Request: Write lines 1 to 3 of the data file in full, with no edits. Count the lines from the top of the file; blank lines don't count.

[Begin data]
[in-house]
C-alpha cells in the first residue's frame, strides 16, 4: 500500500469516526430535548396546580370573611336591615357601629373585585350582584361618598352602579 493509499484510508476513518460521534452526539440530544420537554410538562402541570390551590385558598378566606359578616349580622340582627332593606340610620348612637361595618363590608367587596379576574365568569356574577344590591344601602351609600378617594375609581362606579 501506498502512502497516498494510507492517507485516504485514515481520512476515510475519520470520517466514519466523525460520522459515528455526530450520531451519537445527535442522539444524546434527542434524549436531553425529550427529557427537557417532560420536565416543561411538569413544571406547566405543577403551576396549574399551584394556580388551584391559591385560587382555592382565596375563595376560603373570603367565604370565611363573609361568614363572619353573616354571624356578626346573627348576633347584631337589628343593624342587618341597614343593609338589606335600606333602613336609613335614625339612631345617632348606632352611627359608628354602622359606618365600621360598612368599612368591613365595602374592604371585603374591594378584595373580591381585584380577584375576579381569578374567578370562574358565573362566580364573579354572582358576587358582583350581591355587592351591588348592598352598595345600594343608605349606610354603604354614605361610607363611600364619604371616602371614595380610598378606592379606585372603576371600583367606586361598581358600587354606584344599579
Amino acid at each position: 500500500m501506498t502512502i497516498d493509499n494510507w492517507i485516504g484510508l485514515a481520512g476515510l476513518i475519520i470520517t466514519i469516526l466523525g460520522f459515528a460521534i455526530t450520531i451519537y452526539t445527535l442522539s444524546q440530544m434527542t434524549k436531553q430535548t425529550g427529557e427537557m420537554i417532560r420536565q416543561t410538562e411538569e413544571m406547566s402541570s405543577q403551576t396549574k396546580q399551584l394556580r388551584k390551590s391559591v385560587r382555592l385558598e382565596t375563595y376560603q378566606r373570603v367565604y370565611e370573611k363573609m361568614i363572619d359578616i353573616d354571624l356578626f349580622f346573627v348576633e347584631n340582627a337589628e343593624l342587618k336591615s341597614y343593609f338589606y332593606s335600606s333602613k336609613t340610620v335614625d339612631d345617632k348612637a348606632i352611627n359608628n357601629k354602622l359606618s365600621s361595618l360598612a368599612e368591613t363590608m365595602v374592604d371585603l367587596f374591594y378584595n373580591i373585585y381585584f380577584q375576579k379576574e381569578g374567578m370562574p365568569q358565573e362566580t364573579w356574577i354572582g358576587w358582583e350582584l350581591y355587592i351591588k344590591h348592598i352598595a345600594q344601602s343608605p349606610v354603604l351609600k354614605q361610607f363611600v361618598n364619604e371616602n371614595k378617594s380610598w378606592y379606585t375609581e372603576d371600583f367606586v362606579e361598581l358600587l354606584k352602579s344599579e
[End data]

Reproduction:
[in-house]
C-alpha cells in the first residue's frame, strides 16, 4: 500500500469516526430535548396546580370573611336591615357601629373585585350582584361618598352602579 493509499484510508476513518460521534452526539440530544420537554410538562402541570390551590385558598378566606359578616349580622340582627332593606340610620348612637361595618363590608367587596379576574365568569356574577344590591344601602351609600378617594375609581362606579 501506498502512502497516498494510507492517507485516504485514515481520512476515510475519520470520517466514519466523525460520522459515528455526530450520531451519537445527535442522539444524546434527542434524549436531553425529550427529557427537557417532560420536565416543561411538569413544571406547566405543577403551576396549574399551584394556580388551584391559591385560587382555592382565596375563595376560603373570603367565604370565611363573609361568614363572619353573616354571624356578626346573627348576633347584631337589628343593624342587618341597614343593609338589606335600606333602613336609613335614625339612631345617632348606632352611627359608628354602622359606618365600621360598612368599612368591613365595602374592604371585603374591594378584595373580591381585584380577584375576579381569578374567578370562574358565573362566580364573579354572582358576587358582583350581591355587592351591588348592598352598595345600594343608605349606610354603604354614605361610607363611600364619604371616602371614595380610598378606592379606585372603576371600583367606586361598581358600587354606584344599579
Amino acid at each position: 500500500m501506498t502512502i497516498d493509499n494510507w492517507i485516504g484510508l485514515a481520512g476515510l476513518i475519520i470520517t466514519i469516526l466523525g460520522f459515528a460521534i455526530t450520531i451519537y452526539t445527535l442522539s444524546q440530544m434527542t434524549k436531553q430535548t425529550g427529557e427537557m420537554i417532560r420536565q416543561t410538562e411538569e413544571m406547566s402541570s405543577q403551576t396549574k396546580q399551584l394556580r388551584k390551590s391559591v385560587r382555592l385558598e382565596t375563595y376560603q378566606r373570603v367565604y370565611e370573611k363573609m361568614i363572619d359578616i353573616d354571624l356578626f349580622f346573627v348576633e347584631n340582627a337589628e343593624l342587618k336591615s341597614y343593609f338589606y332593606s335600606s333602613k336609613t340610620v335614625d339612631d345617632k348612637a348606632i352611627n359608628n357601629k354602622l359606618s365600621s361595618l360598612a368599612e368591613t363590608m365595602v374592604d371585603l367587596f374591594y378584595n373580591i373585585y381585584f380577584q375576579k379576574e381569578g374567578m370562574p365568569q358565573e362566580t364573579w356574577i354572582g358576587w358582583e350582584l350581591y355587592i351591588k344590591h348592598i352598595a345600594q344601602s343608605p349606610v354603604l351609600k354614605q361610607f363611600v361618598n364619604e371616602n371614595k378617594s380610598w378606592y379606585t375609581e372603576d371600583f367606586v362606579e361598581l358600587l354606584k352602579s344599579e